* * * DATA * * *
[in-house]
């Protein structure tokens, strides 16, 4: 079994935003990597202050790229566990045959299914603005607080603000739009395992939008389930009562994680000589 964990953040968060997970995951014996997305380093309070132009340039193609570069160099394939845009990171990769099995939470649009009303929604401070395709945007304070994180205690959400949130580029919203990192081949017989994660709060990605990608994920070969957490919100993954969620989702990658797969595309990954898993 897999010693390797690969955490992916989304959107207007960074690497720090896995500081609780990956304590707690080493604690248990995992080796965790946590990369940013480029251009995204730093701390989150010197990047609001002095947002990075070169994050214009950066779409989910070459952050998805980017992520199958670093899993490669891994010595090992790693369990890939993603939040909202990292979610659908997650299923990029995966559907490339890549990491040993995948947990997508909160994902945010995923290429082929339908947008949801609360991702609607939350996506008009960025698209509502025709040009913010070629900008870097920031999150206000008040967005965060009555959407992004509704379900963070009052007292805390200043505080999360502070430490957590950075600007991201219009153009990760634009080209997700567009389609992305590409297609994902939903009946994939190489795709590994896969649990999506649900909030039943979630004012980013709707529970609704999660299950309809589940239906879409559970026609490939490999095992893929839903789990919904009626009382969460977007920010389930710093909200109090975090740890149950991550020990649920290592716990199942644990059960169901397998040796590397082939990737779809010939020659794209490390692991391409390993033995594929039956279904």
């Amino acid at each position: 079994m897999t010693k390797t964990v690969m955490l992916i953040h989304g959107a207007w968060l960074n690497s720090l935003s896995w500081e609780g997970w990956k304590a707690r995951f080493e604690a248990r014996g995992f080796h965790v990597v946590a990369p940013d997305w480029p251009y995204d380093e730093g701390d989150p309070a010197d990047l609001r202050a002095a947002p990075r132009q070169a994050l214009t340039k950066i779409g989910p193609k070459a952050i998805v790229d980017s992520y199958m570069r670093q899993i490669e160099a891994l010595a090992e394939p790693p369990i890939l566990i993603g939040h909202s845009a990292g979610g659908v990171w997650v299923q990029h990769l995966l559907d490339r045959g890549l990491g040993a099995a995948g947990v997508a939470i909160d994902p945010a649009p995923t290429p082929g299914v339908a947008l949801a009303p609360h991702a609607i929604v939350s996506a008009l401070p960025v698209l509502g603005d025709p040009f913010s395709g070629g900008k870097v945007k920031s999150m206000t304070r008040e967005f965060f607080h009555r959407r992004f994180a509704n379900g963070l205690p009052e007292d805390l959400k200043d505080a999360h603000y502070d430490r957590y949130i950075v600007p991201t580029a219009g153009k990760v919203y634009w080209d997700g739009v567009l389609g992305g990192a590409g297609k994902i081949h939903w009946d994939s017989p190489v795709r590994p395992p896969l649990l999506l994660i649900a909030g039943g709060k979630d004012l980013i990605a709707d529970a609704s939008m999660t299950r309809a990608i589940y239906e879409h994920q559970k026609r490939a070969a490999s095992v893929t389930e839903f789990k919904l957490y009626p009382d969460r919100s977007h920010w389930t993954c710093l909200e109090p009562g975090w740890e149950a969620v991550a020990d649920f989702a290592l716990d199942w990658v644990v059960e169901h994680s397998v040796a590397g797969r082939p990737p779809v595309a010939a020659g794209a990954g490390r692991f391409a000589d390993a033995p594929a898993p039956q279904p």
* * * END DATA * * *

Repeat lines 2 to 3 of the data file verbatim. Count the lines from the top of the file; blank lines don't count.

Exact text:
């Protein structure tokens, strides 16, 4: 079994935003990597202050790229566990045959299914603005607080603000739009395992939008389930009562994680000589 964990953040968060997970995951014996997305380093309070132009340039193609570069160099394939845009990171990769099995939470649009009303929604401070395709945007304070994180205690959400949130580029919203990192081949017989994660709060990605990608994920070969957490919100993954969620989702990658797969595309990954898993 897999010693390797690969955490992916989304959107207007960074690497720090896995500081609780990956304590707690080493604690248990995992080796965790946590990369940013480029251009995204730093701390989150010197990047609001002095947002990075070169994050214009950066779409989910070459952050998805980017992520199958670093899993490669891994010595090992790693369990890939993603939040909202990292979610659908997650299923990029995966559907490339890549990491040993995948947990997508909160994902945010995923290429082929339908947008949801609360991702609607939350996506008009960025698209509502025709040009913010070629900008870097920031999150206000008040967005965060009555959407992004509704379900963070009052007292805390200043505080999360502070430490957590950075600007991201219009153009990760634009080209997700567009389609992305590409297609994902939903009946994939190489795709590994896969649990999506649900909030039943979630004012980013709707529970609704999660299950309809589940239906879409559970026609490939490999095992893929839903789990919904009626009382969460977007920010389930710093909200109090975090740890149950991550020990649920290592716990199942644990059960169901397998040796590397082939990737779809010939020659794209490390692991391409390993033995594929039956279904």
């Amino acid at each position: 079994m897999t010693k390797t964990v690969m955490l992916i953040h989304g959107a207007w968060l960074n690497s720090l935003s896995w500081e609780g997970w990956k304590a707690r995951f080493e604690a248990r014996g995992f080796h965790v990597v946590a990369p940013d997305w480029p251009y995204d380093e730093g701390d989150p309070a010197d990047l609001r202050a002095a947002p990075r132009q070169a994050l214009t340039k950066i779409g989910p193609k070459a952050i998805v790229d980017s992520y199958m570069r670093q899993i490669e160099a891994l010595a090992e394939p790693p369990i890939l566990i993603g939040h909202s845009a990292g979610g659908v990171w997650v299923q990029h990769l995966l559907d490339r045959g890549l990491g040993a099995a995948g947990v997508a939470i909160d994902p945010a649009p995923t290429p082929g299914v339908a947008l949801a009303p609360h991702a609607i929604v939350s996506a008009l401070p960025v698209l509502g603005d025709p040009f913010s395709g070629g900008k870097v945007k920031s999150m206000t304070r008040e967005f965060f607080h009555r959407r992004f994180a509704n379900g963070l205690p009052e007292d805390l959400k200043d505080a999360h603000y502070d430490r957590y949130i950075v600007p991201t580029a219009g153009k990760v919203y634009w080209d997700g739009v567009l389609g992305g990192a590409g297609k994902i081949h939903w009946d994939s017989p190489v795709r590994p395992p896969l649990l999506l994660i649900a909030g039943g709060k979630d004012l980013i990605a709707d529970a609704s939008m999660t299950r309809a990608i589940y239906e879409h994920q559970k026609r490939a070969a490999s095992v893929t389930e839903f789990k919904l957490y009626p009382d969460r919100s977007h920010w389930t993954c710093l909200e109090p009562g975090w740890e149950a969620v991550a020990d649920f989702a290592l716990d199942w990658v644990v059960e169901h994680s397998v040796a590397g797969r082939p990737p779809v595309a010939a020659g794209a990954g490390r692991f391409a000589d390993a033995p594929a898993p039956q279904p």